NP vs. PA

  1. I have been researching the idea of Np vs PA for quite sometime. At one time I planned on doing MD, but through a series of life events I decided it would not fit me. Their work life balance seems to great. I have my bachelors in Biology and a masters of Science that enabled me to assist in surgery. To make a very long story short, due to extreme eczema and a few acquired allergies I cannot scrub into surgery. My hands would blister swell and weep. Although I graduated with my masters I cannot work in the surgery field. At the time, I planned to continue PA school because I fell in love with some of the classes that I had with them. Working as a medical assistant, I work around many NPs. I enjoyed their patient centeredness and they are such an advocate for the patient's overall health and personal obstacles. That Moto is very dear to me. Now I applied to a ADN program which I gained admission to. I am completely wondering if there really is a difference between the NP vs PA. since I can apply to PA school now, is it worth rerouting by starting over by gaining my RN license first, working as a nurse then NP school? Do you notice a difference between the two professions and does one profession have more upward mobility than the other?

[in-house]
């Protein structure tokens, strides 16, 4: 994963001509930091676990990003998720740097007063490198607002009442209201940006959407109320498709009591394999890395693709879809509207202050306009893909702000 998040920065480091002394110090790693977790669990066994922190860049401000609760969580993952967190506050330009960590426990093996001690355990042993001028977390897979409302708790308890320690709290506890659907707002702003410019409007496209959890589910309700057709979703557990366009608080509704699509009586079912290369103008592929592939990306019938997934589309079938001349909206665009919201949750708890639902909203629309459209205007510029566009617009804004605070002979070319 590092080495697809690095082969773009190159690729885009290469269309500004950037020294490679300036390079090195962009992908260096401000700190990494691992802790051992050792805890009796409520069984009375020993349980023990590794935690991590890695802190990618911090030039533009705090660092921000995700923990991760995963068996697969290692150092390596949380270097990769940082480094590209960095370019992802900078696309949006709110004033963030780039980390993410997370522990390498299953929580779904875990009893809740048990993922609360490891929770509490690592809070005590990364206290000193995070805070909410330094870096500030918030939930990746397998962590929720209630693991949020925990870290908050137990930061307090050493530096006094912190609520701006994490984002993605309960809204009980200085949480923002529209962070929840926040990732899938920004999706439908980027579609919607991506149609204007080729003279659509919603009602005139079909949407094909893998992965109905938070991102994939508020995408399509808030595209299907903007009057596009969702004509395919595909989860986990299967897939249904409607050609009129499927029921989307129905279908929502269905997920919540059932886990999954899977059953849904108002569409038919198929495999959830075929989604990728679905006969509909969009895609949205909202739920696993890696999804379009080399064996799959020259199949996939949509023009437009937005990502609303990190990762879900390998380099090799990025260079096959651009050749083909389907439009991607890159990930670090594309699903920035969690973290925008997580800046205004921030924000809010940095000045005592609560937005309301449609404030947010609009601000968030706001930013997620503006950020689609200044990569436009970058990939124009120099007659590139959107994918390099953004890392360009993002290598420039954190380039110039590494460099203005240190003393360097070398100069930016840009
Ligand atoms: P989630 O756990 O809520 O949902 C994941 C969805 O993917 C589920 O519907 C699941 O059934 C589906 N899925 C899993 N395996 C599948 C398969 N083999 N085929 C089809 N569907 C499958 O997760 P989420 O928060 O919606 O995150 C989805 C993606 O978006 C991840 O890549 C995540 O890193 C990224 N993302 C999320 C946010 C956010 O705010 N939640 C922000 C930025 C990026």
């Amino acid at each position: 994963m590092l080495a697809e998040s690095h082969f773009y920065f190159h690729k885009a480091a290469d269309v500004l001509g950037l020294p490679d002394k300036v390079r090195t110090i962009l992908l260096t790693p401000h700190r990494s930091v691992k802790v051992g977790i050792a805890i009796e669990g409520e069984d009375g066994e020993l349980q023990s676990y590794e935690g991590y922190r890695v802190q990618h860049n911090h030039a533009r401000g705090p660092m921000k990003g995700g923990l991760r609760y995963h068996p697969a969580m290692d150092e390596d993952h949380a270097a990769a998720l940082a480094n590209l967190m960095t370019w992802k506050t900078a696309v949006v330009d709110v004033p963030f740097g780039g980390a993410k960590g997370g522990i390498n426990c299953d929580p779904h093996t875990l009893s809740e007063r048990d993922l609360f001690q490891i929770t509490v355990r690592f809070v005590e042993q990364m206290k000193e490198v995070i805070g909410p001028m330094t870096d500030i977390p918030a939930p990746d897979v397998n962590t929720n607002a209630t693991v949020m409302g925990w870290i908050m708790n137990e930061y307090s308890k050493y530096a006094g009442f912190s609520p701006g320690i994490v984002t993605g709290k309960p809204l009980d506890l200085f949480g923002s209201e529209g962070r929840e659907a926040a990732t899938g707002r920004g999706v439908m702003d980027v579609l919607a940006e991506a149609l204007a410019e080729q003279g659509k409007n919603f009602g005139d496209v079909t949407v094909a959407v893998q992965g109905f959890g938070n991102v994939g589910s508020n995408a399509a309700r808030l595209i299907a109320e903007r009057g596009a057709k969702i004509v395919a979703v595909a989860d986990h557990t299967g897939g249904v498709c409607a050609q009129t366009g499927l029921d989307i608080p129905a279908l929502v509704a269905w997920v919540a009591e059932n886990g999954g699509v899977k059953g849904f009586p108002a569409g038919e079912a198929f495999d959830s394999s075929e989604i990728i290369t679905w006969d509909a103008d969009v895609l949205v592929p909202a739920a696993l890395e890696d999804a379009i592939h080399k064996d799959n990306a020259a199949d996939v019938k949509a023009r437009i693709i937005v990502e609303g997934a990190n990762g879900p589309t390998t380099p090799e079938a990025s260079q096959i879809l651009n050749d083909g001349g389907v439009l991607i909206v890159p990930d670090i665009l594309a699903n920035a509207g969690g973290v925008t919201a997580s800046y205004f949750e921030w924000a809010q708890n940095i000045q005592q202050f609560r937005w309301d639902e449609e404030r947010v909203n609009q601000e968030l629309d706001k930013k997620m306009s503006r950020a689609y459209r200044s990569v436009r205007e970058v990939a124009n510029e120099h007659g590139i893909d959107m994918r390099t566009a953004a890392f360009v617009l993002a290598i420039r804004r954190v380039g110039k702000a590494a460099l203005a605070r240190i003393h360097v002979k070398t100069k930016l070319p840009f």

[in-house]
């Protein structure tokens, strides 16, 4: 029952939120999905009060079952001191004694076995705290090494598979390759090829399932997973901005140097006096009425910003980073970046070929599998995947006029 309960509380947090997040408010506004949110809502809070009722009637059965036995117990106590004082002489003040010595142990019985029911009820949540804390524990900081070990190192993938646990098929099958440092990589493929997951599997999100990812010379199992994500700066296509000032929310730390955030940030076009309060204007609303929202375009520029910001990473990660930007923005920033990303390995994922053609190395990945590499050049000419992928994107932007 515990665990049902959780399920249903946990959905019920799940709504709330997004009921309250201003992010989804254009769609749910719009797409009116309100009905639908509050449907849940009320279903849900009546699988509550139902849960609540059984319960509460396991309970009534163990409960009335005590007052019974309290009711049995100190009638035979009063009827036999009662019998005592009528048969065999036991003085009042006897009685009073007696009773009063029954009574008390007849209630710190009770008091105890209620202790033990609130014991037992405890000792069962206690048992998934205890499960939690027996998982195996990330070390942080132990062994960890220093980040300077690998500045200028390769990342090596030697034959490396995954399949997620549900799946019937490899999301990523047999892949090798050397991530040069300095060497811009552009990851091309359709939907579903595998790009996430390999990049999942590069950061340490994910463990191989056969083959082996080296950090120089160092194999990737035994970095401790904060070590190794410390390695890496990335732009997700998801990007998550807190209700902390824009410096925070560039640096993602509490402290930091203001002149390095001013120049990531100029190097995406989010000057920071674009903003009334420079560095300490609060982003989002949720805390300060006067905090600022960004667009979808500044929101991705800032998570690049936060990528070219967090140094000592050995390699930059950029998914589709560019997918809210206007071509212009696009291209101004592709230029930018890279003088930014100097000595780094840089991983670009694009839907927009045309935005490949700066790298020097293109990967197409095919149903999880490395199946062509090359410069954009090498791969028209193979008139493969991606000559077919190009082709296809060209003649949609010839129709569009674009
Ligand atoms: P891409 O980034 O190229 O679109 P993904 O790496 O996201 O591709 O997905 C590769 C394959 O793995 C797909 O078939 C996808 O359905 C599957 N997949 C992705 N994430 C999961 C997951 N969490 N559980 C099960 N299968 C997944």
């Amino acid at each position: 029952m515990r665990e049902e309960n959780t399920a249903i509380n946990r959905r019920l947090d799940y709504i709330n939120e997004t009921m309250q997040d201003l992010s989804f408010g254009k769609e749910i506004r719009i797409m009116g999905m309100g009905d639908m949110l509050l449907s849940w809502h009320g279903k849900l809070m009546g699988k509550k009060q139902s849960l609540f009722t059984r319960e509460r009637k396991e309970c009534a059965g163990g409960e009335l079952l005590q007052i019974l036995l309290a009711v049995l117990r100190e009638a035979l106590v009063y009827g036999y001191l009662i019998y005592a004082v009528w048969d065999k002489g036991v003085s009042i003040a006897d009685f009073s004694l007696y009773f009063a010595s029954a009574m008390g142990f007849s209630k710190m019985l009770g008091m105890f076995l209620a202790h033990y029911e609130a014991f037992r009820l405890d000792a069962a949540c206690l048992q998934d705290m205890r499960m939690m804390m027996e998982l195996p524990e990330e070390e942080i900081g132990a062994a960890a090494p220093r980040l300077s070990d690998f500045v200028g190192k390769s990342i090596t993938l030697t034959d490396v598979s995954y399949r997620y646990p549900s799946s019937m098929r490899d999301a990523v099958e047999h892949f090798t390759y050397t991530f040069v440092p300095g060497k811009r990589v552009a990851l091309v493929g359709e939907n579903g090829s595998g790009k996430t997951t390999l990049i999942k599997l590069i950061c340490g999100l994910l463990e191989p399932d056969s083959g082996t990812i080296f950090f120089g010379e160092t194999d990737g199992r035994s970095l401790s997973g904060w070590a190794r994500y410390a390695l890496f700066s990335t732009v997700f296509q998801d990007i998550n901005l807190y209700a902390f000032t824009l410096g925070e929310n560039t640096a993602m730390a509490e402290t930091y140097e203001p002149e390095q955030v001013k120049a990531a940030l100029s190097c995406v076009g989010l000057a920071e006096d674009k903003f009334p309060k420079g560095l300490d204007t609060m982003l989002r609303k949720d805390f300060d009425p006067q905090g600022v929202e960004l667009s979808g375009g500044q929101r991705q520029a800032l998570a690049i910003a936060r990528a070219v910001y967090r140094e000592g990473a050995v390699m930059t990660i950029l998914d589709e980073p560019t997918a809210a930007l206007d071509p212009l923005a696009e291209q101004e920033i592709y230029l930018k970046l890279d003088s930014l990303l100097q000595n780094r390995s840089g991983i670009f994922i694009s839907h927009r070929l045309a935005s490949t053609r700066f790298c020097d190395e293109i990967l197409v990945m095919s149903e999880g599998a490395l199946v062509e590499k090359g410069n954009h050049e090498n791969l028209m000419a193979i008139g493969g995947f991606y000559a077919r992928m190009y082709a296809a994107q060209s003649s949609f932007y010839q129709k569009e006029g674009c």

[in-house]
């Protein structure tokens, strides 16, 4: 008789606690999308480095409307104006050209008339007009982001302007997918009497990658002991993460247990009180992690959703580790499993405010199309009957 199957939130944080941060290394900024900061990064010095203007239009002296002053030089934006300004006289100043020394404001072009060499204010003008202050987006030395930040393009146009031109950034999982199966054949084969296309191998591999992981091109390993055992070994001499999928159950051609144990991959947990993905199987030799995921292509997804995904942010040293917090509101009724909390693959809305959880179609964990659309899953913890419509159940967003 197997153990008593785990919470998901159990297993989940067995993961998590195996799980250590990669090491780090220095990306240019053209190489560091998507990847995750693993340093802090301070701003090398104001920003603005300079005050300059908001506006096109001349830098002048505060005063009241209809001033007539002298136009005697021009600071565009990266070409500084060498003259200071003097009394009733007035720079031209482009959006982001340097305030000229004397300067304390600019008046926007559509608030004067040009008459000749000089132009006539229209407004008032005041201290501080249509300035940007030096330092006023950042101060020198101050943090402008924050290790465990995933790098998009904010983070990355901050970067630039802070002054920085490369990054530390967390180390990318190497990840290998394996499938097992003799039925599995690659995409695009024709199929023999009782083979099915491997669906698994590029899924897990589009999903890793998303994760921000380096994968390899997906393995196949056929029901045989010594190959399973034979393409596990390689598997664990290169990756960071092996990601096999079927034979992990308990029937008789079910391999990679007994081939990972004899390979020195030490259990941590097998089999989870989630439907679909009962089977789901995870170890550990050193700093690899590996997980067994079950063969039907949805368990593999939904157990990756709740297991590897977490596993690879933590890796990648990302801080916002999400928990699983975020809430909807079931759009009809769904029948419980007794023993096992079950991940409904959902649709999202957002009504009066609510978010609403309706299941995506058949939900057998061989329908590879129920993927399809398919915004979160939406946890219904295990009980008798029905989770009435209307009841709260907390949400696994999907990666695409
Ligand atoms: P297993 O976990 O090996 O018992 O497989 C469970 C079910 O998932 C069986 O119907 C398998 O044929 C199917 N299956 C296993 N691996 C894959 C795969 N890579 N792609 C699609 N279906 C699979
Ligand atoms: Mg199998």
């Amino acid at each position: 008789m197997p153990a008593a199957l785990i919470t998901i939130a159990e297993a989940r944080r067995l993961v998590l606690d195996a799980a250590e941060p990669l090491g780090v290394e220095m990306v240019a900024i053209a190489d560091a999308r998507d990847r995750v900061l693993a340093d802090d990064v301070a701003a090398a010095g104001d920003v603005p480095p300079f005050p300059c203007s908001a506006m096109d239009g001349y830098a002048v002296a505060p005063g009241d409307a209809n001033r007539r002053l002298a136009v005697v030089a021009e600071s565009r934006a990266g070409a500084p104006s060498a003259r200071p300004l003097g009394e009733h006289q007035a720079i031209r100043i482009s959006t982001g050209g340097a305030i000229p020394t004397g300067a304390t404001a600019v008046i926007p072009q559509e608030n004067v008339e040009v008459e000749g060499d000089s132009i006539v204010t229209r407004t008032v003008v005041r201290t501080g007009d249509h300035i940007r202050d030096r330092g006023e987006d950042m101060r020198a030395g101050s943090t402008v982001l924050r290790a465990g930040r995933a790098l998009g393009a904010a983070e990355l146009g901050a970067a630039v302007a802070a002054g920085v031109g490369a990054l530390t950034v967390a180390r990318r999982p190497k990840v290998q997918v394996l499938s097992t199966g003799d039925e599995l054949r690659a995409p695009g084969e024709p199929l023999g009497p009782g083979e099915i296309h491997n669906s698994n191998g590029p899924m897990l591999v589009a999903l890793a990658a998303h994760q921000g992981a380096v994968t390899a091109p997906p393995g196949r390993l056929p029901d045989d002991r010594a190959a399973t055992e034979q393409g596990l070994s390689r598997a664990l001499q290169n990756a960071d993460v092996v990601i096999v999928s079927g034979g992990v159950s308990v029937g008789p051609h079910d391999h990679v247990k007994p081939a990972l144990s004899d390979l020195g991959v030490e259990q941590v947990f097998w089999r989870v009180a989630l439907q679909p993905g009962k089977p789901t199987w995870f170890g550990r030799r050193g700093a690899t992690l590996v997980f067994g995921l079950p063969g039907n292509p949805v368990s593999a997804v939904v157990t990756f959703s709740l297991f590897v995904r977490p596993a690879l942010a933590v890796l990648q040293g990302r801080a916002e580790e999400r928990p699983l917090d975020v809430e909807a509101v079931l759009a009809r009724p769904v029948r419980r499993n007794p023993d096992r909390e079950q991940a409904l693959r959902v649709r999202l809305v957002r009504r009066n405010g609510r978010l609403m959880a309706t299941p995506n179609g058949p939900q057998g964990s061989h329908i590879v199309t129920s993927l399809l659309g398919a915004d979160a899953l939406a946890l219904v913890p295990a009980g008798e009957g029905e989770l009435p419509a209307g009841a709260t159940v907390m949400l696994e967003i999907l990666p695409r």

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  2. Visit MsPeachies profile page

    About MsPeachies

    Joined: Dec '17; Posts: 26; Likes: 24
    from VA , US

    14 Comments

  3. by   Ella26